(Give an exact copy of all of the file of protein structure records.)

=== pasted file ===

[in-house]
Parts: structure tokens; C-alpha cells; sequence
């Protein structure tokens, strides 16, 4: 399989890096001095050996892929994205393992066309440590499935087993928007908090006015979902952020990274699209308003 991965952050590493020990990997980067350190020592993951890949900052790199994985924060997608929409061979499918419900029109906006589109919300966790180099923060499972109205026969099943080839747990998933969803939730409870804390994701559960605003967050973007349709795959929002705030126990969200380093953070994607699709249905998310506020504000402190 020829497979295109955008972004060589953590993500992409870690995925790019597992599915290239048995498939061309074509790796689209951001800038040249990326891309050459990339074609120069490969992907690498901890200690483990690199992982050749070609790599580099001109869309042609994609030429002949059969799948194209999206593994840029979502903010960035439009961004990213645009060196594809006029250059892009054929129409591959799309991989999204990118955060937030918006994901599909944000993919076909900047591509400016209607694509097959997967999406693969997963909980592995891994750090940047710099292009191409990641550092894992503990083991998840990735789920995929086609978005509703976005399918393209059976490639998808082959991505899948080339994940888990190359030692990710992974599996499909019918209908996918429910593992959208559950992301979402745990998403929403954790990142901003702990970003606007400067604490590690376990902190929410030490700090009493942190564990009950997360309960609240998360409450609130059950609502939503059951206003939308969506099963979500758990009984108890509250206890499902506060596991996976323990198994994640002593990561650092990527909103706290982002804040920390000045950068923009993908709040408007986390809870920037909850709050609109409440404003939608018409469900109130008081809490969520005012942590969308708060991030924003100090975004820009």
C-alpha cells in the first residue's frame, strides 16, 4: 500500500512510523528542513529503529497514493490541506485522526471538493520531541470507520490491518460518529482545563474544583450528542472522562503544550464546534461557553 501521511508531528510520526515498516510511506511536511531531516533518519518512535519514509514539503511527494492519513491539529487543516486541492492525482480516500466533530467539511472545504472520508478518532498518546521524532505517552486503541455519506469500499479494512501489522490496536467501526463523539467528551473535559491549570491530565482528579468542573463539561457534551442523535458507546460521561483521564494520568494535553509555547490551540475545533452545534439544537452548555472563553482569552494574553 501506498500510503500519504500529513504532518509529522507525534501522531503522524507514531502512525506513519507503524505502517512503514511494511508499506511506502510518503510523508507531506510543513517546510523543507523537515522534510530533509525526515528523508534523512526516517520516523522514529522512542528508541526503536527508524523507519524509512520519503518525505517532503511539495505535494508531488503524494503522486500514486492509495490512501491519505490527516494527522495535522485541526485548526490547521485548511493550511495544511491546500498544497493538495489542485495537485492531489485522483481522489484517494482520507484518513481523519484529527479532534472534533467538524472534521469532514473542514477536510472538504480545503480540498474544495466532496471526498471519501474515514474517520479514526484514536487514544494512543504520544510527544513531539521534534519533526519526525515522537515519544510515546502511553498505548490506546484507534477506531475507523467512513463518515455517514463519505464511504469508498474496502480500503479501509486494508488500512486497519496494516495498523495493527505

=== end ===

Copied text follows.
[in-house]
Parts: structure tokens; C-alpha cells; sequence
């Protein structure tokens, strides 16, 4: 399989890096001095050996892929994205393992066309440590499935087993928007908090006015979902952020990274699209308003 991965952050590493020990990997980067350190020592993951890949900052790199994985924060997608929409061979499918419900029109906006589109919300966790180099923060499972109205026969099943080839747990998933969803939730409870804390994701559960605003967050973007349709795959929002705030126990969200380093953070994607699709249905998310506020504000402190 020829497979295109955008972004060589953590993500992409870690995925790019597992599915290239048995498939061309074509790796689209951001800038040249990326891309050459990339074609120069490969992907690498901890200690483990690199992982050749070609790599580099001109869309042609994609030429002949059969799948194209999206593994840029979502903010960035439009961004990213645009060196594809006029250059892009054929129409591959799309991989999204990118955060937030918006994901599909944000993919076909900047591509400016209607694509097959997967999406693969997963909980592995891994750090940047710099292009191409990641550092894992503990083991998840990735789920995929086609978005509703976005399918393209059976490639998808082959991505899948080339994940888990190359030692990710992974599996499909019918209908996918429910593992959208559950992301979402745990998403929403954790990142901003702990970003606007400067604490590690376990902190929410030490700090009493942190564990009950997360309960609240998360409450609130059950609502939503059951206003939308969506099963979500758990009984108890509250206890499902506060596991996976323990198994994640002593990561650092990527909103706290982002804040920390000045950068923009993908709040408007986390809870920037909850709050609109409440404003939608018409469900109130008081809490969520005012942590969308708060991030924003100090975004820009």
C-alpha cells in the first residue's frame, strides 16, 4: 500500500512510523528542513529503529497514493490541506485522526471538493520531541470507520490491518460518529482545563474544583450528542472522562503544550464546534461557553 501521511508531528510520526515498516510511506511536511531531516533518519518512535519514509514539503511527494492519513491539529487543516486541492492525482480516500466533530467539511472545504472520508478518532498518546521524532505517552486503541455519506469500499479494512501489522490496536467501526463523539467528551473535559491549570491530565482528579468542573463539561457534551442523535458507546460521561483521564494520568494535553509555547490551540475545533452545534439544537452548555472563553482569552494574553 501506498500510503500519504500529513504532518509529522507525534501522531503522524507514531502512525506513519507503524505502517512503514511494511508499506511506502510518503510523508507531506510543513517546510523543507523537515522534510530533509525526515528523508534523512526516517520516523522514529522512542528508541526503536527508524523507519524509512520519503518525505517532503511539495505535494508531488503524494503522486500514486492509495490512501491519505490527516494527522495535522485541526485548526490547521485548511493550511495544511491546500498544497493538495489542485495537485492531489485522483481522489484517494482520507484518513481523519484529527479532534472534533467538524472534521469532514473542514477536510472538504480545503480540498474544495466532496471526498471519501474515514474517520479514526484514536487514544494512543504520544510527544513531539521534534519533526519526525515522537515519544510515546502511553498505548490506546484507534477506531475507523467512513463518515455517514463519505464511504469508498474496502480500503479501509486494508488500512486497519496494516495498523495493527505